Microsoft promised that every Xbox One sold could be turned into a development kit free of charge, and they were right about that. The ability was actually possible almost three years ago, provided you didn't mind running the risk of putting your console into a boot loop.
But at the corporation's annual Build conference earlier this morning, the company announced it was rolling out the feature to all consoles in a preview form.
It's called Xbox Dev Mode and, as mentioned before the jump, it'll be initially available to all consoles in a beta form. The full release, which lets users build, test and tweak with development in a Universal Windows Program world, is due out later this winter. There is a slight catch: if you want to access all of the Dev Mode's features, you'll need to pay US$19 for a Dev Center account.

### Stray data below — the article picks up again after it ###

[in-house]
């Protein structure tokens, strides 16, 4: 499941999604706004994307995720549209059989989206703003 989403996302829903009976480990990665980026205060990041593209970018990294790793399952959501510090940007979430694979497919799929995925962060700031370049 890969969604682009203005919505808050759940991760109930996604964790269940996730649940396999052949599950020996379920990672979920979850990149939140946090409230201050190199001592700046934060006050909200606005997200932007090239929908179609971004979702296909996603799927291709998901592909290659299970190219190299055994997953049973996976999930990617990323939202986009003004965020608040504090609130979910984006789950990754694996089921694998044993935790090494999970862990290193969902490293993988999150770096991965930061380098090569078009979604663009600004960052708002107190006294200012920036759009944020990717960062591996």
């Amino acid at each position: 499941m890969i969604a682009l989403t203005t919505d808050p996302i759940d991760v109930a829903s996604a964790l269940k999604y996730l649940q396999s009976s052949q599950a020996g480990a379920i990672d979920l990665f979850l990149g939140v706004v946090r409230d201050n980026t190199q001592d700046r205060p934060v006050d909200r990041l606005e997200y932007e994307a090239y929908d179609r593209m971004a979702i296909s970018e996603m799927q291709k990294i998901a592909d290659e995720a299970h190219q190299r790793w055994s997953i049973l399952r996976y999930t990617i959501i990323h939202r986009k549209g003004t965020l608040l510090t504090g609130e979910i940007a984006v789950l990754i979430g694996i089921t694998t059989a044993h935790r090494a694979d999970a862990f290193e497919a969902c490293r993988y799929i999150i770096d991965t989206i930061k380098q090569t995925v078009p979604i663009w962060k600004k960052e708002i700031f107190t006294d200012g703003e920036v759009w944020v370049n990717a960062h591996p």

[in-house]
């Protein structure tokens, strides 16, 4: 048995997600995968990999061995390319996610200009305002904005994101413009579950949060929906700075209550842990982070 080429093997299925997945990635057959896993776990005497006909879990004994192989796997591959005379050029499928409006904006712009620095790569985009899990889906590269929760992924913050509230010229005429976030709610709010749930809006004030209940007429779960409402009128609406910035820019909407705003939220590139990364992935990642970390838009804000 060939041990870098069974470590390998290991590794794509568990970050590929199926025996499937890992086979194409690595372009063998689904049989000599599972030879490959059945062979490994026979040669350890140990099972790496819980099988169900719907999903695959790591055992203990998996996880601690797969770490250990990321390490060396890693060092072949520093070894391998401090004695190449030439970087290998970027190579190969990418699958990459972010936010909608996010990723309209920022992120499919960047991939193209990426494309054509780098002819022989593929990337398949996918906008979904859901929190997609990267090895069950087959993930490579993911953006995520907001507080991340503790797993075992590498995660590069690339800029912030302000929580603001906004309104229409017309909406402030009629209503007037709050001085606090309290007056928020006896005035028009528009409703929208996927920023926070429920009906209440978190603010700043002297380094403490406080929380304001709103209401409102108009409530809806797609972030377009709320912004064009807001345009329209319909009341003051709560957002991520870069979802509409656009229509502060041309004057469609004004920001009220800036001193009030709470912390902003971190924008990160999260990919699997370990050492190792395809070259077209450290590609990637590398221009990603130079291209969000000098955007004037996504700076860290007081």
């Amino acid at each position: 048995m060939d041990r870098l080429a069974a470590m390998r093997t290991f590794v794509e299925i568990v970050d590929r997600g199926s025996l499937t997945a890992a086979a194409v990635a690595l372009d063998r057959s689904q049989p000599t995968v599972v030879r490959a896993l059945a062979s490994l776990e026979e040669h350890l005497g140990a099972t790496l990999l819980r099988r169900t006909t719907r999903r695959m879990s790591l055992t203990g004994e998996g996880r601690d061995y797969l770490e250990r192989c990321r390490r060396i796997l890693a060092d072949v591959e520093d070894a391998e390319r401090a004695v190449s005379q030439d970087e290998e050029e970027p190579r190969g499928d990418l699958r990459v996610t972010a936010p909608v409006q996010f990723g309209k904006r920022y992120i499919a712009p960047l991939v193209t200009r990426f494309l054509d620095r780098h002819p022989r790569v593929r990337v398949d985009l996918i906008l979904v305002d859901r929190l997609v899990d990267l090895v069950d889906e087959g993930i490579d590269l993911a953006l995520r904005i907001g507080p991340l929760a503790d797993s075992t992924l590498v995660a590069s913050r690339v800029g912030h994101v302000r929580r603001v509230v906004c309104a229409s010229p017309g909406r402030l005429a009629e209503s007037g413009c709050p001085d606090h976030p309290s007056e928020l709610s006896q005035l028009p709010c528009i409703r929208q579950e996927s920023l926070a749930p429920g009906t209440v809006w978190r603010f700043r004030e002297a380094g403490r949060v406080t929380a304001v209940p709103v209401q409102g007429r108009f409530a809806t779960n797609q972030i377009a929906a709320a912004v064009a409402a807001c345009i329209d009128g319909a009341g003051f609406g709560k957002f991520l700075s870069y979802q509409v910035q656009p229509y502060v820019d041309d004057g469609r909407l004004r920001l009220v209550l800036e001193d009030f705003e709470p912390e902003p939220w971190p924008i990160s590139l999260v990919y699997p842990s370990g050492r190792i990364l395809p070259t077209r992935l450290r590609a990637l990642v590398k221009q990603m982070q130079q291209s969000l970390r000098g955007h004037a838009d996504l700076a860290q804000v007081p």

To flick the switch, you'll have to download the Xbox Dev Mode app and then register with your account. From there, a single button press will reboot the console into Dev Mode. You can then pair the console with your Windows 10 PC and Visual Studio 2015, from which point you'll be able to remotely deploy applications.
Once your console is put into dev mode, you'll get an additional tool called "Dev Home" which has a range of options affecting accounts, what games and apps are on the console, the hostname and Sandbox info for the console, and more. You can see some of those towards in the video above from 3m 40s.
You'll need a minimum of 30GB free storage to get Dev Mode running. You'll also have to be a part of the Windows Insider program, and the Xbox One has to be connected to a network via an ethernet cable.